CHARLESTON, W.Va. — An advocate for West Virginia’s low and middle income families along with other vulnerable populations says the Mountain State is at a crossroads now that the Environmental Protection Agency has proposed new emissions limits for existing coal-fired power plants.

Most state leaders have been quick to criticize the draft rule, since it was released publicly back on Monday, with many calling it “devastating” to West Virginia because of its impact on coal.

If implemented, it would cut carbon emissions from those coal-fired plants by a national average of 30 percent, compared with 2005 levels, before 2030.

“I think we all want to have a stronger economy and good paying jobs and a good place for our children to grow up in and, I think, addressing climate change is definitely part of that,” said Ted Boettner, executive director of the West Virginia Center on Budget and Policy, on Wednesday’s MetroNews “Talkline.”

“I think it’s really important for West Virginia’s policymakers to be at the table instead of just putting all their energy into a toxic fight about the war on coal.”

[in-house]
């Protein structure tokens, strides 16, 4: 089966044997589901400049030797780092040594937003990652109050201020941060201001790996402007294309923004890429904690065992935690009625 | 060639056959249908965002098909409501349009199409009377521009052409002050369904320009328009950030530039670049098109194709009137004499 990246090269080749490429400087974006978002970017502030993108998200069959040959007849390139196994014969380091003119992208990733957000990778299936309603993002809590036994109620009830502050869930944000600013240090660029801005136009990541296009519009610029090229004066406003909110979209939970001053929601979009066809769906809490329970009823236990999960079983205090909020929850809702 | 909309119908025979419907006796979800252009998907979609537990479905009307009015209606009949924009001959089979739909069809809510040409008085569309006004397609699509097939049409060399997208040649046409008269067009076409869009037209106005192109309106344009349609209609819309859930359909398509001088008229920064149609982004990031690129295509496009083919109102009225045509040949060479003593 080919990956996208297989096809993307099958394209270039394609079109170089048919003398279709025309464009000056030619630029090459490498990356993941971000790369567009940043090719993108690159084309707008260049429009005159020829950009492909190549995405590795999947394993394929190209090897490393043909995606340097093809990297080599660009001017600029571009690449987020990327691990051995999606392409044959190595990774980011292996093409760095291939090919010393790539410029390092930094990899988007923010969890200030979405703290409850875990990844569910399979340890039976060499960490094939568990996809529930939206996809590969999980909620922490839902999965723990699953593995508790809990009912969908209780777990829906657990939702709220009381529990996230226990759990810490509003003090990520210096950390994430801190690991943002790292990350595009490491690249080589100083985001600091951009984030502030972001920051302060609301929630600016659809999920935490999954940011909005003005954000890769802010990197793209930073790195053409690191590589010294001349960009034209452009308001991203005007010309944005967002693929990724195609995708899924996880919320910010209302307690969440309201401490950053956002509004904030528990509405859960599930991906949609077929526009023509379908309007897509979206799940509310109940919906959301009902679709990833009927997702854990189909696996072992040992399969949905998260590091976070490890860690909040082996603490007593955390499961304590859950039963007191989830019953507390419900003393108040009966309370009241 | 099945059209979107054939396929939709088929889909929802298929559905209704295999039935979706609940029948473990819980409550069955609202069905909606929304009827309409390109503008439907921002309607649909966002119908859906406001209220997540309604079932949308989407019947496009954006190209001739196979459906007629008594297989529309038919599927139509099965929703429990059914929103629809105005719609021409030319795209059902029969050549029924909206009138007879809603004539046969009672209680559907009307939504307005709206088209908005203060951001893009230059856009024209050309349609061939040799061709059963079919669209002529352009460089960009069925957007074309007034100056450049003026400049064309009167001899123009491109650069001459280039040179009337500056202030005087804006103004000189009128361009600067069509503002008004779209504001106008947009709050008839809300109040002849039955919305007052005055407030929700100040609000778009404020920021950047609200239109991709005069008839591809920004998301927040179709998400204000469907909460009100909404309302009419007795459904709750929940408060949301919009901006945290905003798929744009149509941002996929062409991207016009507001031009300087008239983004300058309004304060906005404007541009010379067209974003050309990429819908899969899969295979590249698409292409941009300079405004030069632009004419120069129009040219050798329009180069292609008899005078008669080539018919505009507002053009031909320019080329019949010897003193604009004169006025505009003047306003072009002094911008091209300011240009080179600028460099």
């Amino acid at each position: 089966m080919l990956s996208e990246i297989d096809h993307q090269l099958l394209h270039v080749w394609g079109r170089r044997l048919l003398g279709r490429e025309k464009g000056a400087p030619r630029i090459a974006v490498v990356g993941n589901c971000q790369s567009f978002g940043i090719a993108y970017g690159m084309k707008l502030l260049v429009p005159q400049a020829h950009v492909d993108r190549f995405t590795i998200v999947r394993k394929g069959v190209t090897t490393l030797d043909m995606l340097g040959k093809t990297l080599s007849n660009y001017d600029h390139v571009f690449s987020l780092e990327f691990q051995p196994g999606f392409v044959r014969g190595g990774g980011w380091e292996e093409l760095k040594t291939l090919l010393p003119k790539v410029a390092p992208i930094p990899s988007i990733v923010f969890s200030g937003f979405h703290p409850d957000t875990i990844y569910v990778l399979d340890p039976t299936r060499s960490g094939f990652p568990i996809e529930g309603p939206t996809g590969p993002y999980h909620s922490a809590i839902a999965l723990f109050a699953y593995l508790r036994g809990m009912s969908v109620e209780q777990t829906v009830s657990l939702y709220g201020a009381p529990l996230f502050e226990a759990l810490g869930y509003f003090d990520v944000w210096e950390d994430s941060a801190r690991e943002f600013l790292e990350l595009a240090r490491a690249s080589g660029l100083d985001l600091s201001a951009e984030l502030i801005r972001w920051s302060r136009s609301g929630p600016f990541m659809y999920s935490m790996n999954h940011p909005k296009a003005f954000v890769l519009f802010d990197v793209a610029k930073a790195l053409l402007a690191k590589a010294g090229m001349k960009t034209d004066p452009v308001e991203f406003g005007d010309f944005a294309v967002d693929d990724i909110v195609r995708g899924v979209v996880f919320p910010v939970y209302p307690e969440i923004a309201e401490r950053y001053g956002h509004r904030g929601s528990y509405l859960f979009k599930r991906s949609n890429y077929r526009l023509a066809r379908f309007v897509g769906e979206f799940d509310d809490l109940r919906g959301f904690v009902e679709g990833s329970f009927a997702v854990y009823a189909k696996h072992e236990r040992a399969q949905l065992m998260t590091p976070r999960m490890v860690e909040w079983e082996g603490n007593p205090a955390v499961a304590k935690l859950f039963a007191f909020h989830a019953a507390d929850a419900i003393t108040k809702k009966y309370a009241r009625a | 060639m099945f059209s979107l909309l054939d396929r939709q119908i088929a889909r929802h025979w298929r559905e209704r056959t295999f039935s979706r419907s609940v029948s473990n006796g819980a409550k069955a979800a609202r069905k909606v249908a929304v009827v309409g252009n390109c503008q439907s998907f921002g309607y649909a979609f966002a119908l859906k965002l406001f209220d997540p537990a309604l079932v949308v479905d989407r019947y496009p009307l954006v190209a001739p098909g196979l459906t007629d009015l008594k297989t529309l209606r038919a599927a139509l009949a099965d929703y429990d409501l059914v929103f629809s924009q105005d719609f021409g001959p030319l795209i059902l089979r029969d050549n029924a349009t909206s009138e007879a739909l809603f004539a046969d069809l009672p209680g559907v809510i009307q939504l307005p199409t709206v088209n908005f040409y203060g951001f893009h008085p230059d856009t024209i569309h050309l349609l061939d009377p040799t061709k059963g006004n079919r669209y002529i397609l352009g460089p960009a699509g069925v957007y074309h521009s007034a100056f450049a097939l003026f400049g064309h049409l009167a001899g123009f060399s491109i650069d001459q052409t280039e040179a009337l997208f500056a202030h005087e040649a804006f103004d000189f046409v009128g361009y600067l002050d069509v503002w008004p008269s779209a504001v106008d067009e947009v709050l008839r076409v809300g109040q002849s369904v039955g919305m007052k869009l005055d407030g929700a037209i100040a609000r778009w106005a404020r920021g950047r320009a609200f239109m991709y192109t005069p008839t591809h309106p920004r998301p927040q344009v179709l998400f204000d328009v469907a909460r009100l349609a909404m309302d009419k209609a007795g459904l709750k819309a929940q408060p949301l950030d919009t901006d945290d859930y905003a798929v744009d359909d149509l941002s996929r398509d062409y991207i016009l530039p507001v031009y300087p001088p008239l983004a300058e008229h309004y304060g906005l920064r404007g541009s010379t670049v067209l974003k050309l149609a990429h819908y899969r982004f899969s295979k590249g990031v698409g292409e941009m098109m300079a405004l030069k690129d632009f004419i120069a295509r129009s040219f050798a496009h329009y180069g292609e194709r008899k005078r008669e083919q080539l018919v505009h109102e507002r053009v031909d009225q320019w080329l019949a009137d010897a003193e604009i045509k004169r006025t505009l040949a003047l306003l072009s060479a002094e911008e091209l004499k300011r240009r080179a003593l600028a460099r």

State Attorney Patrick Morrisey, though, sees problems with the EPA’s proposed regulations. “This is something that is better debated in the halls of Congress and we’re certainly looking closely at the regulatory scheme because the impact to West Virginia is so severe,” Morrisey said.

The 645-page draft rule would give states differing deadlines and options for meeting emission-reduction targets that would also vary by state.

With that flexibility, states could, among other things, opt to meet their individualized targets by reducing energy demand through more efficiency programs, by utilizing solar energy, wind energy or natural gas more or by installing pollution-control technology.

After a preliminary review of the proposal, Morrisey said he does not think the Clean Air Act allows the EPA to regulate emissions from power plants or independently implement sweeping emissions limits. He said the proposal is also problematic because it’s being introduced before the regulations for emissions from new power plants have been finalized.

If the latest proposal is finalized next year as is, Morrisey said he will file a lawsuit on West Virginia’s behalf. “I think that it’s clear that, on its face, this is illegal and it has a very detrimental impact for West Virginia,” the attorney general said. “I believe that the EPA would fall in court if this gets tested.”

Four public hearings on the EPA’s proposed rule will be held during the week of July 28 in Washington, D.C., Atlanta, Ga., Denver, Co. and Pittsburgh, Pa.